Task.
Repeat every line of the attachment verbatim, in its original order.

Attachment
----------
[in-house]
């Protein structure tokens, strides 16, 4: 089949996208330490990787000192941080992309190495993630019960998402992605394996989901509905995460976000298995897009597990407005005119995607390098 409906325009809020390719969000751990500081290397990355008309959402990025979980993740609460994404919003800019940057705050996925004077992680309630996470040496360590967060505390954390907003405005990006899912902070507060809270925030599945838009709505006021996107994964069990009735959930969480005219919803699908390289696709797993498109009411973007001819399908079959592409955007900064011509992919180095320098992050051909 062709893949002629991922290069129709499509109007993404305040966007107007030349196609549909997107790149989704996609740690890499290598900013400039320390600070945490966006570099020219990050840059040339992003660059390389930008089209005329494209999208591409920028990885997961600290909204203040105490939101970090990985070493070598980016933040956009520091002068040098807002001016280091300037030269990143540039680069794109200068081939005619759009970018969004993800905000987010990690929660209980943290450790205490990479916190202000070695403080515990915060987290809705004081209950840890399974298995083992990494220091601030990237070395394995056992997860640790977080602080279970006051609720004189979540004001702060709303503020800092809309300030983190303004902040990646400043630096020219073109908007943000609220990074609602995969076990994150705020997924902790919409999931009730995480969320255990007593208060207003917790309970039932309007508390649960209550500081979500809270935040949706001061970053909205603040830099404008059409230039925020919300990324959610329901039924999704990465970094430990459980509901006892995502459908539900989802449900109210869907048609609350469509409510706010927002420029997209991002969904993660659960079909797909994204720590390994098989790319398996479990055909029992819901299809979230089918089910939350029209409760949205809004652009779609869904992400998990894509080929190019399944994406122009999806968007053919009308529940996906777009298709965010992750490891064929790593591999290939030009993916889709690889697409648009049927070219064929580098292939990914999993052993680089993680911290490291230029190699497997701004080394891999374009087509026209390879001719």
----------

[in-house]
């Protein structure tokens, strides 16, 4: 089949996208330490990787000192941080992309190495993630019960998402992605394996989901509905995460976000298995897009597990407005005119995607390098 409906325009809020390719969000751990500081290397990355008309959402990025979980993740609460994404919003800019940057705050996925004077992680309630996470040496360590967060505390954390907003405005990006899912902070507060809270925030599945838009709505006021996107994964069990009735959930969480005219919803699908390289696709797993498109009411973007001819399908079959592409955007900064011509992919180095320098992050051909 062709893949002629991922290069129709499509109007993404305040966007107007030349196609549909997107790149989704996609740690890499290598900013400039320390600070945490966006570099020219990050840059040339992003660059390389930008089209005329494209999208591409920028990885997961600290909204203040105490939101970090990985070493070598980016933040956009520091002068040098807002001016280091300037030269990143540039680069794109200068081939005619759009970018969004993800905000987010990690929660209980943290450790205490990479916190202000070695403080515990915060987290809705004081209950840890399974298995083992990494220091601030990237070395394995056992997860640790977080602080279970006051609720004189979540004001702060709303503020800092809309300030983190303004902040990646400043630096020219073109908007943000609220990074609602995969076990994150705020997924902790919409999931009730995480969320255990007593208060207003917790309970039932309007508390649960209550500081979500809270935040949706001061970053909205603040830099404008059409230039925020919300990324959610329901039924999704990465970094430990459980509901006892995502459908539900989802449900109210869907048609609350469509409510706010927002420029997209991002969904993660659960079909797909994204720590390994098989790319398996479990055909029992819901299809979230089918089910939350029209409760949205809004652009779609869904992400998990894509080929190019399944994406122009999806968007053919009308529940996906777009298709965010992750490891064929790593591999290939030009993916889709690889697409648009049927070219064929580098292939990914999993052993680089993680911290490291230029190699497997701004080394891999374009087509026209390879001719």